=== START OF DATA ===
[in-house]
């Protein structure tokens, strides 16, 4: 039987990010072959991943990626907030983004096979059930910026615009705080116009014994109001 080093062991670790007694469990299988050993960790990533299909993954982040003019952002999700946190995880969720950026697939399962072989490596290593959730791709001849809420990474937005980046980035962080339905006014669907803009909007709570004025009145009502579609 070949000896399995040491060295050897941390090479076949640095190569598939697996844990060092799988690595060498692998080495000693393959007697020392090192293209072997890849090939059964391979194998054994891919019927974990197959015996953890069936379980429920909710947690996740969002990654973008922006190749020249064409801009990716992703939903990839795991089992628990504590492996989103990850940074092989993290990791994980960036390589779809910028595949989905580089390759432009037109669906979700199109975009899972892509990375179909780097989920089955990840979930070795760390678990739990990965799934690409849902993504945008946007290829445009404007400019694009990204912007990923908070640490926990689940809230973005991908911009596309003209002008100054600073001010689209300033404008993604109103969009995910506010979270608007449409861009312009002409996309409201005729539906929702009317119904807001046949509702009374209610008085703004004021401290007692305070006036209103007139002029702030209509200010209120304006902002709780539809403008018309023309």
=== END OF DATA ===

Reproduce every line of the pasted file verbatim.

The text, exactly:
[in-house]
């Protein structure tokens, strides 16, 4: 039987990010072959991943990626907030983004096979059930910026615009705080116009014994109001 080093062991670790007694469990299988050993960790990533299909993954982040003019952002999700946190995880969720950026697939399962072989490596290593959730791709001849809420990474937005980046980035962080339905006014669907803009909007709570004025009145009502579609 070949000896399995040491060295050897941390090479076949640095190569598939697996844990060092799988690595060498692998080495000693393959007697020392090192293209072997890849090939059964391979194998054994891919019927974990197959015996953890069936379980429920909710947690996740969002990654973008922006190749020249064409801009990716992703939903990839795991089992628990504590492996989103990850940074092989993290990791994980960036390589779809910028595949989905580089390759432009037109669906979700199109975009899972892509990375179909780097989920089955990840979930070795760390678990739990990965799934690409849902993504945008946007290829445009404007400019694009990204912007990923908070640490926990689940809230973005991908911009596309003209002008100054600073001010689209300033404008993604109103969009995910506010979270608007449409861009312009002409996309409201005729539906929702009317119904807001046949509702009374209610008085703004004021401290007692305070006036209103007139002029702030209509200010209120304006902002709780539809403008018309023309």